Saturday, November 21, 2009

Best Cranberry Salad

Did you know that there are only three fruits native to North America: the Concord grape, the blueberry and the cranberry? It's true, that is if you don't count various species of chestnut, elderberry, hazelnut, mayapple, persimmon, plum, raspberry, cherry, blueberry, buffaloberry, chokecherry, fig, huckleberry, pawpaw, prickly pear, mulberry, and crabapple. And pumpkins and tomatoes, which are technically fruits, but usually called vegetables.

Anyway, this blog is about the cranberry, which is one of the three "right" answers to that opening stumper. You may have another food that you associate more with holiday home-cooking, but for me, it's the cranberry. Whether it's cranberry bread (delicious), cranberry cake with butter sauce (calorically lethal even if you substitute margarine and 2% milk), or cranberry salad (a Thanksgiving dinner necessity), the lowly cranberry has found a permanent home in my brain's deepest memory banks.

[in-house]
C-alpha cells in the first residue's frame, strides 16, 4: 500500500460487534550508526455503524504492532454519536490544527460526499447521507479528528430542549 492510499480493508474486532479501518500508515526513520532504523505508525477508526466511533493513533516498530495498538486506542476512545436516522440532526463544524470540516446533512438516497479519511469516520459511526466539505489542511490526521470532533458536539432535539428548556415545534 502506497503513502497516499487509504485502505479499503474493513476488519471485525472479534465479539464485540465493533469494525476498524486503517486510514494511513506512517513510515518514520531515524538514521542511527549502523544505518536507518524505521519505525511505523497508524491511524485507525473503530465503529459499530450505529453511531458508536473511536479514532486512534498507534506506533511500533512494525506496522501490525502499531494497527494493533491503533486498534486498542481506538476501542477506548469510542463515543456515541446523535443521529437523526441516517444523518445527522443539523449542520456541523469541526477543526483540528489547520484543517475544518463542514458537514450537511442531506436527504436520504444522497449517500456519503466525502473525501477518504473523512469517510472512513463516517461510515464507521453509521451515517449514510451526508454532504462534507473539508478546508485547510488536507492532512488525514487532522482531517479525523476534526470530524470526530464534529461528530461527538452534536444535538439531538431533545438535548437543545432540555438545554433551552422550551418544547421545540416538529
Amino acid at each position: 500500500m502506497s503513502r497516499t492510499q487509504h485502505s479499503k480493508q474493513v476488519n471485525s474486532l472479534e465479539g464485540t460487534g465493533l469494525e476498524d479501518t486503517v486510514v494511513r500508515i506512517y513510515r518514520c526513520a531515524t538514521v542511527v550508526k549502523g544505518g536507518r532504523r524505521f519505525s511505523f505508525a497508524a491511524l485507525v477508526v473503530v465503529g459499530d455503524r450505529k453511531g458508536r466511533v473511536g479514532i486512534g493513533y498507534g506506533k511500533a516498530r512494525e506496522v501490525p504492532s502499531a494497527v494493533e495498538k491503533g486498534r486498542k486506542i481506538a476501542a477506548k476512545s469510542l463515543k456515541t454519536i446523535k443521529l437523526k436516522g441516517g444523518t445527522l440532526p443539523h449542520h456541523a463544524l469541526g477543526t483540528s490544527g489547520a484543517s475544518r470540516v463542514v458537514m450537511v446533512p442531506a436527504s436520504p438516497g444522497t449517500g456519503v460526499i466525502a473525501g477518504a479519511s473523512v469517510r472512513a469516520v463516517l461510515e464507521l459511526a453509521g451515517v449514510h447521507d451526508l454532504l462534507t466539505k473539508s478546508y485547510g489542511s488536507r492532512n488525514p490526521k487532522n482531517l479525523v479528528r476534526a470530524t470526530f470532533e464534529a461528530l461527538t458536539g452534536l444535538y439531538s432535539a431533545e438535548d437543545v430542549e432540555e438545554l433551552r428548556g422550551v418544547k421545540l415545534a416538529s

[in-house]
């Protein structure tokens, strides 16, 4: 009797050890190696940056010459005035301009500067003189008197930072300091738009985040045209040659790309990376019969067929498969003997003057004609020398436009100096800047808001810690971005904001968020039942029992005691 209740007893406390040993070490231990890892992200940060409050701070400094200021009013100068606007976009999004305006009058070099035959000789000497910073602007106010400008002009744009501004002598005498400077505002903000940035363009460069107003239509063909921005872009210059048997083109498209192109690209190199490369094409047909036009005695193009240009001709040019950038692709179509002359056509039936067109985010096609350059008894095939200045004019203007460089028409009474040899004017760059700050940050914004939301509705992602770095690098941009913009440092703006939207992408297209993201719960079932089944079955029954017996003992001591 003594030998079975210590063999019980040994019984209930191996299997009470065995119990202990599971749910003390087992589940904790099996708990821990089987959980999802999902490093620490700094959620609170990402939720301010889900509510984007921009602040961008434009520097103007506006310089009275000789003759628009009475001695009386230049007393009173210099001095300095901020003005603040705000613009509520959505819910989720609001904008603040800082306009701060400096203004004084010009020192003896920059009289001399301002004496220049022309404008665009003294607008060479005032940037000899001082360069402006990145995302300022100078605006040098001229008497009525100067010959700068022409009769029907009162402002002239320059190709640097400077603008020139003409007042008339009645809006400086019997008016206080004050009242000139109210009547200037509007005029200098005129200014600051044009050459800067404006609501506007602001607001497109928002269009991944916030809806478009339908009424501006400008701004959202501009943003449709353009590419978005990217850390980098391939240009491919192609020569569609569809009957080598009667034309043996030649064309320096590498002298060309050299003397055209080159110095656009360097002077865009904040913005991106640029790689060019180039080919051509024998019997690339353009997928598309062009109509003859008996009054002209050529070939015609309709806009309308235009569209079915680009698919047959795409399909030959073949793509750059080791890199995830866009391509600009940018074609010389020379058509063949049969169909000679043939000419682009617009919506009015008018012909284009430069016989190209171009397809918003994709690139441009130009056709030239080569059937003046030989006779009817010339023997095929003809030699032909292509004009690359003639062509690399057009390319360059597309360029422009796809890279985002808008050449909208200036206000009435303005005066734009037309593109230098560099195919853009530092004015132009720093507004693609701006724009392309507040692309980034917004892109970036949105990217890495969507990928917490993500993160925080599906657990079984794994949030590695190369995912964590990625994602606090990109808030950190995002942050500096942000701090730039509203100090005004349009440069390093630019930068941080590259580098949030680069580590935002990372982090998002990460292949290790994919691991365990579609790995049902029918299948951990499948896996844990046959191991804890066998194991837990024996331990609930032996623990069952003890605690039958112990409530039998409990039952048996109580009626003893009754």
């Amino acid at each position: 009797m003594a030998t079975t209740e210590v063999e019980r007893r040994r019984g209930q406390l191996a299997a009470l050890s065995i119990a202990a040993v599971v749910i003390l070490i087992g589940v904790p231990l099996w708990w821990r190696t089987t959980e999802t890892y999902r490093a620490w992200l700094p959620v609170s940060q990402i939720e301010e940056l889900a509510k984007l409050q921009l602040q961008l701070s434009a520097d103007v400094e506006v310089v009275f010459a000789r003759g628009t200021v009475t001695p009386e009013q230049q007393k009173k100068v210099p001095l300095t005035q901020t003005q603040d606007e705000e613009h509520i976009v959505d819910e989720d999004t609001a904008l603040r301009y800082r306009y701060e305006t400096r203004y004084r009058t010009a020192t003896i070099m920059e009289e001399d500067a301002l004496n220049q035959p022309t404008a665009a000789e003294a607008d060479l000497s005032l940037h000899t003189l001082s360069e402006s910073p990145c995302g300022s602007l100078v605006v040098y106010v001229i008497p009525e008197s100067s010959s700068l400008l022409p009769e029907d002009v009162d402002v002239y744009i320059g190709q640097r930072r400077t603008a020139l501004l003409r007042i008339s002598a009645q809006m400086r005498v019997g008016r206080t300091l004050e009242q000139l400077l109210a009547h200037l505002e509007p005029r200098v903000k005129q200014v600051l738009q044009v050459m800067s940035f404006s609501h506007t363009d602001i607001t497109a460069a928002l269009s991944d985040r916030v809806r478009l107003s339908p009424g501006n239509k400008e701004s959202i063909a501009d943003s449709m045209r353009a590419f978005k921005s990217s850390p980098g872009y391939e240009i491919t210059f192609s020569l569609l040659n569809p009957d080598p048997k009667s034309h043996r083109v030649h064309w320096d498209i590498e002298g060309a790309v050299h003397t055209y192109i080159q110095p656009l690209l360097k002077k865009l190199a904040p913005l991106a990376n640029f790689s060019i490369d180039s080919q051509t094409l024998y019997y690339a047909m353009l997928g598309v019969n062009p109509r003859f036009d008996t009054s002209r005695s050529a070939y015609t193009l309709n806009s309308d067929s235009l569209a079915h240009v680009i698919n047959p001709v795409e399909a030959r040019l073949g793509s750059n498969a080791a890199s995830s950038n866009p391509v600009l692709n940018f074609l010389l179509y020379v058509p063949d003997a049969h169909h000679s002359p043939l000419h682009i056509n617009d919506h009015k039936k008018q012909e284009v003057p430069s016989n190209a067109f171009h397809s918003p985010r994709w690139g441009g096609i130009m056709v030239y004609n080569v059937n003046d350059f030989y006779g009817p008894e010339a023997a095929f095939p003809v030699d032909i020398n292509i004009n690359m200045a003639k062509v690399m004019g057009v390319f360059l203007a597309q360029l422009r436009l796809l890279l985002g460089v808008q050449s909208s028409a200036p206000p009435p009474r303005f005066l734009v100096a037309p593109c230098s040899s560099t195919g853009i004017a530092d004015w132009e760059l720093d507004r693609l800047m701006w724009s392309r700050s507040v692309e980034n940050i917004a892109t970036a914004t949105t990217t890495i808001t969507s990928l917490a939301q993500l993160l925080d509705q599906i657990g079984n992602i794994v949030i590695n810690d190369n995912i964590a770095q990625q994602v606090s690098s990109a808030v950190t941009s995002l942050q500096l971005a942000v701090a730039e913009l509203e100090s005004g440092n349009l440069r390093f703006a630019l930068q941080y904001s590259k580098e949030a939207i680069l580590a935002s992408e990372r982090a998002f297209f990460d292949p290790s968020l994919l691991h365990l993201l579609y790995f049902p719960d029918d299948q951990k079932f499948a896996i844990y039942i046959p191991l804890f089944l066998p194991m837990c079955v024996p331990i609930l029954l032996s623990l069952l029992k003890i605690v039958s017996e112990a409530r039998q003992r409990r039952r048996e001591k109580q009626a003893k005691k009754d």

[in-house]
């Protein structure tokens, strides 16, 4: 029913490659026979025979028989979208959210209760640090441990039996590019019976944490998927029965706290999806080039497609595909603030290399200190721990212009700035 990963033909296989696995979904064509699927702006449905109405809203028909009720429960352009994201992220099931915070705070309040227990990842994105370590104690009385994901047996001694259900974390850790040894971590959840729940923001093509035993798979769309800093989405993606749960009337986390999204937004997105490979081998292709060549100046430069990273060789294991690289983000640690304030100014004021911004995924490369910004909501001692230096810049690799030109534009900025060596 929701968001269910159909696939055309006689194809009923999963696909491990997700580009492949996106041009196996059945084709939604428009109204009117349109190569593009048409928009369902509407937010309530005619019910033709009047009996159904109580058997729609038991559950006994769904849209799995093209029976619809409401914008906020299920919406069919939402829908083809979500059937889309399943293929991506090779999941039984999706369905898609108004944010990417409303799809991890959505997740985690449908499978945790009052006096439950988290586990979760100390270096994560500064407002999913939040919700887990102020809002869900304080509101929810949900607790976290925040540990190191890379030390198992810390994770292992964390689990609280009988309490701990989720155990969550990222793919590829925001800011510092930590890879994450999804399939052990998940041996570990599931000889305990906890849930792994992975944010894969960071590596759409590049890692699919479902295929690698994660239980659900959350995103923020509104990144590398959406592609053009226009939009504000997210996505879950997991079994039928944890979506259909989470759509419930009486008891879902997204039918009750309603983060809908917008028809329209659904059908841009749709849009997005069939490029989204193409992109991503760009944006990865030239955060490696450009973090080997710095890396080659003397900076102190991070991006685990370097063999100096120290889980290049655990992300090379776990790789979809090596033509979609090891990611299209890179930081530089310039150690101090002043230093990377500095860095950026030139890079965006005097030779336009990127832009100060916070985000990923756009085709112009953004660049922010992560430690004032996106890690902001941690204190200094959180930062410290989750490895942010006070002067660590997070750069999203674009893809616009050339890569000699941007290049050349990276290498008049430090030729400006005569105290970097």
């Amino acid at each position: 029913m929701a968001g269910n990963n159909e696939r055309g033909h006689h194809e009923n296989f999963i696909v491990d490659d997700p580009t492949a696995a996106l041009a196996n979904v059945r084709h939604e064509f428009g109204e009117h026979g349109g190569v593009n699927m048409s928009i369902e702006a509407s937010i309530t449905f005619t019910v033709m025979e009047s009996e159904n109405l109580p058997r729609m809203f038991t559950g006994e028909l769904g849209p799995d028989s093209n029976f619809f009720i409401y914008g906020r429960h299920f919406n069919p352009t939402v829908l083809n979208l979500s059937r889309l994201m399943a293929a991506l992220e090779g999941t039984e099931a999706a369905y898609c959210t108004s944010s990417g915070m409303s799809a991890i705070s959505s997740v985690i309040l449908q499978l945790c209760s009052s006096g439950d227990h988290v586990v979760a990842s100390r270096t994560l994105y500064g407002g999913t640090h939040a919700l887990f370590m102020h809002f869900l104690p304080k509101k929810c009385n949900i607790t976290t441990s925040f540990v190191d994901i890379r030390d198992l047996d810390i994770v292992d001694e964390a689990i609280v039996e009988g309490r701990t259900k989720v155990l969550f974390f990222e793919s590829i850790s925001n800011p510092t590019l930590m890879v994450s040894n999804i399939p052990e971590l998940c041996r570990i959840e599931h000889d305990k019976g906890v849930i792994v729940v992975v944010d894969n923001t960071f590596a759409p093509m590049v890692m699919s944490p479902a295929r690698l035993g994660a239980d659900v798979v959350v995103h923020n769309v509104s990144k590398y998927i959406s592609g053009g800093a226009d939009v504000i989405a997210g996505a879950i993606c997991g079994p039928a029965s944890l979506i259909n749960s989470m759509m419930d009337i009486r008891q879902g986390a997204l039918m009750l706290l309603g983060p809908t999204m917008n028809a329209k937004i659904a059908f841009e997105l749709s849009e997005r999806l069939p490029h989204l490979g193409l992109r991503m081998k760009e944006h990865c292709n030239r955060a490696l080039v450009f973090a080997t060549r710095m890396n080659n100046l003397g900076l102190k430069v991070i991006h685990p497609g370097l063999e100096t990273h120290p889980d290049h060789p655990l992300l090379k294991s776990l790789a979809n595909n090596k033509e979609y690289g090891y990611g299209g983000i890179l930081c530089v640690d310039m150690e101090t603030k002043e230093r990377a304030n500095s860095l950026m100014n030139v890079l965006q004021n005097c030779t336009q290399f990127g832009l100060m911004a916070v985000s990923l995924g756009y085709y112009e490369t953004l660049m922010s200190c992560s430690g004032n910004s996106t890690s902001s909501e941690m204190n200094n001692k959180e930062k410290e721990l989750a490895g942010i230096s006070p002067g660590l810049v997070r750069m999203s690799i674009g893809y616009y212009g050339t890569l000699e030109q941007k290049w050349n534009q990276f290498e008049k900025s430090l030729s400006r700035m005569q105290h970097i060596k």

This Thanksgiving I pass on to you, at no cost, my mother's recipe for "Best Cranberry Salad." The name is not hyperbole. Where Mom got the recipe is lost in history. She thinks it came out of a newspaper or magazine. Google turns up similar recipes with the very same name so she may be right. She is sure it wasn't handed down from her mother or mother-in-law and she's sure she didn't just make it up herself, so there may be someone out there deserving of original credit, but as Mom has been making "Best Cranberry Salad" for over a half century, she's pretty deserving of credit herself.

In any case, click on the photo above for the recipe, make it this Thanksgiving at your house, and just see if it isn't the "Best Cranberry Salad" you've ever eaten. A half century from now, your own kids will thank you for it.

P.S. You can always tell a good recipe. It's the one with the food stains and smears on the recipe card, indicating long and heavy usage. This one qualifies.

No comments: